Japanese airbag maker Takata files for bankruptcy; Dubai to launch first Crowd Endowment Park in the world; Natwest introduces new Family Business Entrepreneur of the Year award
Faulty airbag-maker files for bankruptcy
An airbag company made famous for all the wrong reasons has filed for bankruptcy in Japan and the United States.
Takata’s spiralling debts are the result of the company’s exploding airbag crisis, discovered in 2007 and leading to the recall of more than 100 million cars. The company’s debts are estimated at more than $9 billion, CNN Money reported.
The defective airbags contained inflator valves that expanded with too much force and sprayed metal shrapnel at passengers. They have been linked to 17 deaths.
Takata will reportedly sell most of its business to US competitor Key Safety Systems. Third-generation head Shigehisa Takata, who has apologised publicly for the safety scandal, said KSS was the “ideal sponsor” for the company.
“Throughout this process, our top priorities have been providing a steady supply of products to our valued customers, including replacement parts for recalls, and a stable home for our exceptional employees,” Takata said.
“This agreement would allow that to continue.”
Takata’s 2016 sales were impressive: Revenue was up 11.7% to year-on-year to ¥718,003 million ($6.4 billion) and operating income up 28% - a result overshadowed by controversy.
The founding family control about 60% of the company, set up by Takezo Takada in 1933, originally as a textiles manufacturer.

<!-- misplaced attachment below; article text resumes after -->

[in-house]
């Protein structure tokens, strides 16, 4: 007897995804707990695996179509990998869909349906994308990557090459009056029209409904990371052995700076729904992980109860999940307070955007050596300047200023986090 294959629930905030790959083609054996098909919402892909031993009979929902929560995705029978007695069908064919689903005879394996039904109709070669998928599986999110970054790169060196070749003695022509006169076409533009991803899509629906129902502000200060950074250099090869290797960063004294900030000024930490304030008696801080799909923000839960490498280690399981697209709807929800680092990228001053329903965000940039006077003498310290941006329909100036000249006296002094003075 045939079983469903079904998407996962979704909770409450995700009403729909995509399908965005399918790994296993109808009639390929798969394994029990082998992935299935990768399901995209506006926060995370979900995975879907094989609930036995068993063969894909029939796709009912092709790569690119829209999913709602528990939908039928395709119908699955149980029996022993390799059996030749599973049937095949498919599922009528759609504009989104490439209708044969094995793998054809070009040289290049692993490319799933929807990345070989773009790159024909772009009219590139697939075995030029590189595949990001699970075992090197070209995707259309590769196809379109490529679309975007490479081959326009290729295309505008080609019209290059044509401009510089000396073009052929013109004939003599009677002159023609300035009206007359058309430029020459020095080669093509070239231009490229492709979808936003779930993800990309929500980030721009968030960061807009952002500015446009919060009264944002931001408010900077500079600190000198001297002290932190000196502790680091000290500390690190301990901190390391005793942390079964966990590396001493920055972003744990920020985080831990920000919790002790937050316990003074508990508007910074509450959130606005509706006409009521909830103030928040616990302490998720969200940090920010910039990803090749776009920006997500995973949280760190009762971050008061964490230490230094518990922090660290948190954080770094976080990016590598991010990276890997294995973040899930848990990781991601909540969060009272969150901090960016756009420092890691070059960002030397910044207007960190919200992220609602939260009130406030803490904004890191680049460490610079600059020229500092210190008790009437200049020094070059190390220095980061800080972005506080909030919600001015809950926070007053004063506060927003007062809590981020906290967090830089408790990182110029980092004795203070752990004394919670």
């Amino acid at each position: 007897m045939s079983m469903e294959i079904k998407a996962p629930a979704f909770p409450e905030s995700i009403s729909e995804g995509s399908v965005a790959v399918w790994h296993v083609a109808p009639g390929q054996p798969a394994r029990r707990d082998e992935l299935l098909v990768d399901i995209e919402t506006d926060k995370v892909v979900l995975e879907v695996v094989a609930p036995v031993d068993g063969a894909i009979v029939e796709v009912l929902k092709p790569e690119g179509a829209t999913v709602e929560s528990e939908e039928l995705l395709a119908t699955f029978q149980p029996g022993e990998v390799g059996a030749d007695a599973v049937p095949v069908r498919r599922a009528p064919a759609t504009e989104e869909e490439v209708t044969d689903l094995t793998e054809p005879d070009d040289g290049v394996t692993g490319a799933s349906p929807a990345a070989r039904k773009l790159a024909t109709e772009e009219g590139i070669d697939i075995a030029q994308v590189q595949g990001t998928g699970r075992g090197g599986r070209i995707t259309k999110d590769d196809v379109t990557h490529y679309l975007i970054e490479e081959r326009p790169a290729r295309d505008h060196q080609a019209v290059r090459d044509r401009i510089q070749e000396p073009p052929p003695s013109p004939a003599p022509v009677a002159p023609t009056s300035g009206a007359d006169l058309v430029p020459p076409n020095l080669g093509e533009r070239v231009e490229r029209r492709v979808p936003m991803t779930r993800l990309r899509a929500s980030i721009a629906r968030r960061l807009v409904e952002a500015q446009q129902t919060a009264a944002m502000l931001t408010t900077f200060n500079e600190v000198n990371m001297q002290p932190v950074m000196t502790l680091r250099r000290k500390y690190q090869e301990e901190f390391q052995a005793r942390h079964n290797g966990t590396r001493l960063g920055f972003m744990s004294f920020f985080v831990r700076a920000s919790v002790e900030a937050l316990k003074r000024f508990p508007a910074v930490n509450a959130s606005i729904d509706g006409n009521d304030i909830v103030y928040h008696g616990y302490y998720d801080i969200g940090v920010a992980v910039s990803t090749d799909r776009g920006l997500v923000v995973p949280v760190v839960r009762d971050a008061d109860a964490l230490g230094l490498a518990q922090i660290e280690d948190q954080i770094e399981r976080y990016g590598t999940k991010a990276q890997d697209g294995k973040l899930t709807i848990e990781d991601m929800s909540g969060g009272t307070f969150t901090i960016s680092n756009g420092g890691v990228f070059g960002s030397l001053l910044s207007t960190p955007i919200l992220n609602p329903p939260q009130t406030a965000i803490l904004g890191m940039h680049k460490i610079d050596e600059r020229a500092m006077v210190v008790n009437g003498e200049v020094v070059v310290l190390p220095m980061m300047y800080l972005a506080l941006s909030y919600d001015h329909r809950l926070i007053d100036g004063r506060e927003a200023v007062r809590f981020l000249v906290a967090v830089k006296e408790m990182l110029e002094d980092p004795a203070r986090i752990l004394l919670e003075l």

World-first charitable project in Dubai
Middle-Eastern family businesses have the opportunity to give towards an innovative project – the world’s first crowd-sourced endowment park.
The Endowment Park project – to be next to Dubai’s Mushrif Park – is a joint effort between Dubai Municipality and Mohammed Bin Rashid Global Centre for Endowment Consultancy.
The United Arab Emirate (UAE) community will donate palm trees, which will become an agricultural endowment. The 15ha project will include a non-profit date factory, supporting Dubai’s poor. It is expected to produce hundreds of tonnes of dates each year.
The entire concept is derived from a 125-year old custom originating from the Hatta region in the UAE, which had the social custom of endowing palms by traditionally donating the proceeds into charity and favouring the needy members of the community.
Sheikh Khalifa bin Zayed Al Nahyan, president of the UAE pictured with Prince Charles in 2013, declared 2017 as the nation’s “Year of Giving”, focused around corporate responsibility, volunteering and serving the nation.
New family business award announced
A new award will celebrate entrepreneurs working to lead and improve family businesses.
In 2017, Natwest’s Great British Entrepreneur of the Year Awards will for the first time include a “Family Business Entrepreneur of the Year” category.
Francesca Russell, the awards’ creator, said family businesses were often considered incompatible with entrepreneurship, as they are multigenerational and based on tradition.
“However, for family firms to continually prosper, they need to ensure that they pass on the entrepreneurial mind set and capabilities to create new streams of wealth across future generations,” Russell said.
The award would celebrate those who had successfully “passed the business baton” from one generation to the next, she added.
The awards, hosted in five UK cities, celebrated hard working entrepreneurs with interesting stories and the awards were not solely based on financial performance.
Enter the awards here, deadline 18 August.